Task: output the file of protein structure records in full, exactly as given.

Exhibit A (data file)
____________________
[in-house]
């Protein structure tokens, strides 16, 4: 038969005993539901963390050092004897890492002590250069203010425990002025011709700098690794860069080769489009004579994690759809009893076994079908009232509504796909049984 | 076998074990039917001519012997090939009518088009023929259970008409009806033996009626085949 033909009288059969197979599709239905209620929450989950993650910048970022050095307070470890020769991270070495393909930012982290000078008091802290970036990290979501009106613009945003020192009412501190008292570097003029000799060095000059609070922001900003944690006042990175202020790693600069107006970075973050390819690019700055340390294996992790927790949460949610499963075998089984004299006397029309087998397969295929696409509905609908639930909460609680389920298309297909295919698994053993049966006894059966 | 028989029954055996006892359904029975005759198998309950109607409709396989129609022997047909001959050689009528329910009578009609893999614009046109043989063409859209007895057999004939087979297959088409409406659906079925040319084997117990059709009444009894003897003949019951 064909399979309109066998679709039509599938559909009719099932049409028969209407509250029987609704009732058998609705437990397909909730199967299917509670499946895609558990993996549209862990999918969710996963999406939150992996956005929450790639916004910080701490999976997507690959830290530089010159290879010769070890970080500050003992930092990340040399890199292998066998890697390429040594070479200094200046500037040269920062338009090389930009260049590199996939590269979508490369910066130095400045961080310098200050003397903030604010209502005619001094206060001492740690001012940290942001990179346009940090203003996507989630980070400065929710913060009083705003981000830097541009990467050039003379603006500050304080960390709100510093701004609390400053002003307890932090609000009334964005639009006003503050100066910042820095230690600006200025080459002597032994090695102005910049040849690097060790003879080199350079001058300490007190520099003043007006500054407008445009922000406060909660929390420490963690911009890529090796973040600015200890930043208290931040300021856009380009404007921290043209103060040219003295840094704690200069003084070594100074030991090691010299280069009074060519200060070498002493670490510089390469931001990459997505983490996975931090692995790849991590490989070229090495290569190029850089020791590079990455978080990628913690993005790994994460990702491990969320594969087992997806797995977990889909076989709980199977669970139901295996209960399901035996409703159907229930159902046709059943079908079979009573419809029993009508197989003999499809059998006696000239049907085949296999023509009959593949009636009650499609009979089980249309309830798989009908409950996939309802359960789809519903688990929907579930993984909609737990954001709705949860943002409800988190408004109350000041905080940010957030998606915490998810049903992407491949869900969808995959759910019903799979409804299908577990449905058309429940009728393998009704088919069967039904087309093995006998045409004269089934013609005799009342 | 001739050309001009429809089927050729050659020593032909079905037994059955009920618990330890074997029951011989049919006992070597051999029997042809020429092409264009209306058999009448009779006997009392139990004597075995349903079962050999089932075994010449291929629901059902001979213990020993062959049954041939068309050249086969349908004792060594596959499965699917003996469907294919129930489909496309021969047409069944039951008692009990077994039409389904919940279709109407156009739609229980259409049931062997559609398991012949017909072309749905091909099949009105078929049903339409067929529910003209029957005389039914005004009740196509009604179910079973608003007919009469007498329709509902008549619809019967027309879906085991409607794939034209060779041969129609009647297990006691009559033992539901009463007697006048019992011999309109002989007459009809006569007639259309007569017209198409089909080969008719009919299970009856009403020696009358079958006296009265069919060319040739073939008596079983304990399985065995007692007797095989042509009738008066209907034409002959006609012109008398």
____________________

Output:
[in-house]
């Protein structure tokens, strides 16, 4: 038969005993539901963390050092004897890492002590250069203010425990002025011709700098690794860069080769489009004579994690759809009893076994079908009232509504796909049984 | 076998074990039917001519012997090939009518088009023929259970008409009806033996009626085949 033909009288059969197979599709239905209620929450989950993650910048970022050095307070470890020769991270070495393909930012982290000078008091802290970036990290979501009106613009945003020192009412501190008292570097003029000799060095000059609070922001900003944690006042990175202020790693600069107006970075973050390819690019700055340390294996992790927790949460949610499963075998089984004299006397029309087998397969295929696409509905609908639930909460609680389920298309297909295919698994053993049966006894059966 | 028989029954055996006892359904029975005759198998309950109607409709396989129609022997047909001959050689009528329910009578009609893999614009046109043989063409859209007895057999004939087979297959088409409406659906079925040319084997117990059709009444009894003897003949019951 064909399979309109066998679709039509599938559909009719099932049409028969209407509250029987609704009732058998609705437990397909909730199967299917509670499946895609558990993996549209862990999918969710996963999406939150992996956005929450790639916004910080701490999976997507690959830290530089010159290879010769070890970080500050003992930092990340040399890199292998066998890697390429040594070479200094200046500037040269920062338009090389930009260049590199996939590269979508490369910066130095400045961080310098200050003397903030604010209502005619001094206060001492740690001012940290942001990179346009940090203003996507989630980070400065929710913060009083705003981000830097541009990467050039003379603006500050304080960390709100510093701004609390400053002003307890932090609000009334964005639009006003503050100066910042820095230690600006200025080459002597032994090695102005910049040849690097060790003879080199350079001058300490007190520099003043007006500054407008445009922000406060909660929390420490963690911009890529090796973040600015200890930043208290931040300021856009380009404007921290043209103060040219003295840094704690200069003084070594100074030991090691010299280069009074060519200060070498002493670490510089390469931001990459997505983490996975931090692995790849991590490989070229090495290569190029850089020791590079990455978080990628913690993005790994994460990702491990969320594969087992997806797995977990889909076989709980199977669970139901295996209960399901035996409703159907229930159902046709059943079908079979009573419809029993009508197989003999499809059998006696000239049907085949296999023509009959593949009636009650499609009979089980249309309830798989009908409950996939309802359960789809519903688990929907579930993984909609737990954001709705949860943002409800988190408004109350000041905080940010957030998606915490998810049903992407491949869900969808995959759910019903799979409804299908577990449905058309429940009728393998009704088919069967039904087309093995006998045409004269089934013609005799009342 | 001739050309001009429809089927050729050659020593032909079905037994059955009920618990330890074997029951011989049919006992070597051999029997042809020429092409264009209306058999009448009779006997009392139990004597075995349903079962050999089932075994010449291929629901059902001979213990020993062959049954041939068309050249086969349908004792060594596959499965699917003996469907294919129930489909496309021969047409069944039951008692009990077994039409389904919940279709109407156009739609229980259409049931062997559609398991012949017909072309749905091909099949009105078929049903339409067929529910003209029957005389039914005004009740196509009604179910079973608003007919009469007498329709509902008549619809019967027309879906085991409607794939034209060779041969129609009647297990006691009559033992539901009463007697006048019992011999309109002989007459009809006569007639259309007569017209198409089909080969008719009919299970009856009403020696009358079958006296009265069919060319040739073939008596079983304990399985065995007692007797095989042509009738008066209907034409002959006609012109008398």